Top Menu

Friday Roundup


Long Shadow and sentenced. It’s all here in the Friday roundup.

“Simply Put, the FCPA Settlement Cast a Long Shadow on the Firm”

As highlighted in prior posts here and here in 2016 hedge fund Och-Ziff resolved a $412 million Foreign Corrupt Practices Act enforcement action concerning improper business practices in various African countries.

In the aftermath of the enforcement action, the hedge fund experienced substantial withdrawals and experienced various difficulties raising capital. (See here).

A few months ago, Och-Ziff changed its name to Sculptor Capital Management, Inc. and in a recent investor conference call an executive stated:

Continue Reading

In Rejecting The Government’s Position, Court Finds Former Shareholders Of Africo Resources Ltd. Are “Victims” Of Och-Ziff’s Bribery


As highlighted in this 2018 post, in the aftermath of the 2016 Och-Ziff Foreign Corrupt Practices Act enforcement action (see here and here for prior posts) former shareholders of Canadian mining company Africo Resources Ltd. (“Claimants”) sough restitution pursuant to the Mandatory Victims Restitution Act for losses allegedly incurred as a result of Och-Ziff’s bribery of corrupt officials in the Democratic Republic of the Congo.

The DOJ opposed the request arguing, among other things, that Claimants had not show direct or proximate causation of quantifable harm from Och-Ziff’s conduct and that damages were too speculative.

However in this recent ruling, Judge Nicholas Garaufis (E.D.N.Y.) found that Claimants are victims of Och-Ziff’s crime under the MVRA and “directed the parties to submit supplemental briefing regarding how to calculate the appropriate restitution amount.”

While each case is factually unique, the ruling is important as it may open a door to other business entities who lose out on opportunities because of the conduct of business organizations resolving an FCPA enforcement action.

Continue Reading

SEC’s FCPA Charges Against Former Och-Ziff Executives Cohen And Baros Dismissed

Judicial Decision

This previous post highlighted the SEC’s Foreign Corrupt Practices Act (and related) enforcement action against Michael Cohen and Vanja Baros (former Och-Ziff executives) based on the same core conduct as the DOJ and SEC’s September 2016 enforcement action against Och-Ziff.

The post noted that the meaty 80 page complaint against Cohen and Baros was a clear signal that a negotiated settlement was unable to be reached and that the defendants would put the SEC to its burden of proof. It was further noted that the SEC is rarely put to its burden of proof in FCPA enforcement actions (corporate or individual) and indeed has never prevailed in FCPA history when put to its ultimate burden of proof. Prior posts here and here summarized the issues in the motion to dismiss briefing.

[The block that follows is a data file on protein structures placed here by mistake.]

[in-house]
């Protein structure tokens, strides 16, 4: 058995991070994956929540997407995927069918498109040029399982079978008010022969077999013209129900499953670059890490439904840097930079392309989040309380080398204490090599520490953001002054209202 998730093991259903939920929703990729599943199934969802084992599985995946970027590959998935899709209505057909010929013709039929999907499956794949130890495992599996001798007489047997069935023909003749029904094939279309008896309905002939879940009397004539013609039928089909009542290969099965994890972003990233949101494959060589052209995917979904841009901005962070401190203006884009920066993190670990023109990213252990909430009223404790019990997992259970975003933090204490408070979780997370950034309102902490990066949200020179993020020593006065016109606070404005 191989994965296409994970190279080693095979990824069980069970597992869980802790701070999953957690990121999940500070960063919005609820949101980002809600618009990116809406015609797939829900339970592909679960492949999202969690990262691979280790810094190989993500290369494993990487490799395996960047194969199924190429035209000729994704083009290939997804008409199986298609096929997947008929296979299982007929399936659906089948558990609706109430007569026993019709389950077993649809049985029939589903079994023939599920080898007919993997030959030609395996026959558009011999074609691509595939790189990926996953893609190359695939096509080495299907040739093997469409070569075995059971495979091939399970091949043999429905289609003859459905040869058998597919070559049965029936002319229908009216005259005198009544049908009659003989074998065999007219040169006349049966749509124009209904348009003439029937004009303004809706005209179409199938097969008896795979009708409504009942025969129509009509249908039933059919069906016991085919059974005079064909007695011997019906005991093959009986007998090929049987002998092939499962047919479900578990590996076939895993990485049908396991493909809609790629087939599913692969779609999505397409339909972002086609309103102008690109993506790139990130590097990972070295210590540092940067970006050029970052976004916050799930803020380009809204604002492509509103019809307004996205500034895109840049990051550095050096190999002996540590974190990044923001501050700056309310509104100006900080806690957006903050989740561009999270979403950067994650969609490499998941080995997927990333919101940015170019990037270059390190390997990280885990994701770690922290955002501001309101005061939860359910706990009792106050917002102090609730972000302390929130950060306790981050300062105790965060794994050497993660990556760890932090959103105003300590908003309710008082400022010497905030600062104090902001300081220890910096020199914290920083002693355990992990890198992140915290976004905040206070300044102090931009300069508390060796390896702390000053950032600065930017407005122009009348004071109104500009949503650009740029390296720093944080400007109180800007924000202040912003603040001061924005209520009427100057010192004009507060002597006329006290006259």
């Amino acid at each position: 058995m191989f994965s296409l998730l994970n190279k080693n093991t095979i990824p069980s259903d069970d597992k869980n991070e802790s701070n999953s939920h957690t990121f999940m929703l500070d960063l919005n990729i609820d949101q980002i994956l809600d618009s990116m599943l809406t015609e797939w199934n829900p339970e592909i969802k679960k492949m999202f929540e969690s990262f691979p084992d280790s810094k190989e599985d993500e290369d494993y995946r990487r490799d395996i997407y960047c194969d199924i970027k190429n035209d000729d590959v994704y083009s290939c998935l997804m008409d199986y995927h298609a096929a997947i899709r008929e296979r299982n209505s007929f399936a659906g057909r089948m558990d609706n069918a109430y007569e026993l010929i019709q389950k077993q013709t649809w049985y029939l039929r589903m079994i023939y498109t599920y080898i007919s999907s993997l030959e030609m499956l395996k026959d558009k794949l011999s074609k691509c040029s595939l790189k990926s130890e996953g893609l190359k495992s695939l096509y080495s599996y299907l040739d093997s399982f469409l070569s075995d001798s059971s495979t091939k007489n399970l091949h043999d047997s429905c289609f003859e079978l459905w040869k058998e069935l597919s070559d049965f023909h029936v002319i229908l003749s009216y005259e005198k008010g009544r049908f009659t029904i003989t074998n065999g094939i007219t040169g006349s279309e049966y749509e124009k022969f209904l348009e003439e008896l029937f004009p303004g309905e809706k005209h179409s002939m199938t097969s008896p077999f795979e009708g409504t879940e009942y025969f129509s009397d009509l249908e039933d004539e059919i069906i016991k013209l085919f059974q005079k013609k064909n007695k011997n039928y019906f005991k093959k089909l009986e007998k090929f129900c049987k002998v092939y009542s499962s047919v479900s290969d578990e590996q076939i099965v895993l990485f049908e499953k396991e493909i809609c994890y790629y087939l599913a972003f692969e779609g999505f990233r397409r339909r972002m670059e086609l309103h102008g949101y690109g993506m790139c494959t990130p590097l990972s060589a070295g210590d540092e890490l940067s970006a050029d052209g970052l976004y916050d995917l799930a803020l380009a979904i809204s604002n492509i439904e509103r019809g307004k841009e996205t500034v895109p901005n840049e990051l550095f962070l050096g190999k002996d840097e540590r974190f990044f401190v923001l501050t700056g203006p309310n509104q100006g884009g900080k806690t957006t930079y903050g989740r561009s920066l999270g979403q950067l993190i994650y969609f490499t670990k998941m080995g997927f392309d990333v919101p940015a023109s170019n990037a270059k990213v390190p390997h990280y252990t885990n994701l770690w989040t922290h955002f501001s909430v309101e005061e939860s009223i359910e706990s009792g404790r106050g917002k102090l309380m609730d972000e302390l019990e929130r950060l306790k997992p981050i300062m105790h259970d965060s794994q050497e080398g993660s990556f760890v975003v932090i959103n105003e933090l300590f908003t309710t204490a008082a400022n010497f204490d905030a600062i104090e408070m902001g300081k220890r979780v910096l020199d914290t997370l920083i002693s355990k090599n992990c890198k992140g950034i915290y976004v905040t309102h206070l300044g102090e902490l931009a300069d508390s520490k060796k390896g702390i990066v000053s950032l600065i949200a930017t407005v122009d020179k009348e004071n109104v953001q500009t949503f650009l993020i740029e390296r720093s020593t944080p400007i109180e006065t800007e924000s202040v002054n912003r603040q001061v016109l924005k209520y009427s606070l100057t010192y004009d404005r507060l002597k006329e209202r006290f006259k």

Yesterday, in yet another blow to the SEC when put to its burden of proof in an FCPA enforcement action, Judge Nicholas Garaufis (E.D.N.Y.) dismissed the SEC’s complaint finding the SEC’s claims time-barred.

Continue Reading

The FCPA’s Impact On Raising Capital

raising capital

The 2014 article “FCPA Ripples” goes in-depth, using various case studies, to demonstrate how settlement amounts in an actual Foreign Corrupt Practices Act enforcement action are often only a relatively minor component of the overall financial consequences that can result from FCPA scrutiny or enforcement. Numerous prior posts have done so as well (see here).

In addition to pre and post-enforcement action professional fees and expenses, market capitalization, credit ratings, M&A activity, lost or delayed business opportunities, and offensive use of the FCPA (to name just a few ripples) this post highlights how FCPA scrutiny and enforcement can also negatively impact a company’s ability to raise capital.

Continue Reading

Former Equity Holders Of Africo Resources Seek Designation As “Victims” Of Och-Ziff’s Bribery Schemes And Raise Concerns About The Underlying Settlement


“Bribery is not a victimless crime.”

It is a common sentence in DOJ FCPA talking points (see here for instance).

If bribery is not a victimless crime, then why do FCPA fines and penalties simply go directly into the U.S. Treasury? Why are there generally no efforts to identify the victims of FCPA violations and to allow those victims to pursue legal remedies? As highlighted in this post, the U.S. government actually identified certain victims of Och-Ziff’s bribery schemes, but later backed off this determination perhaps because it complicated the DOJ’s efforts to resolve the matter.

Continue Reading

Powered by WordPress. Designed by WooThemes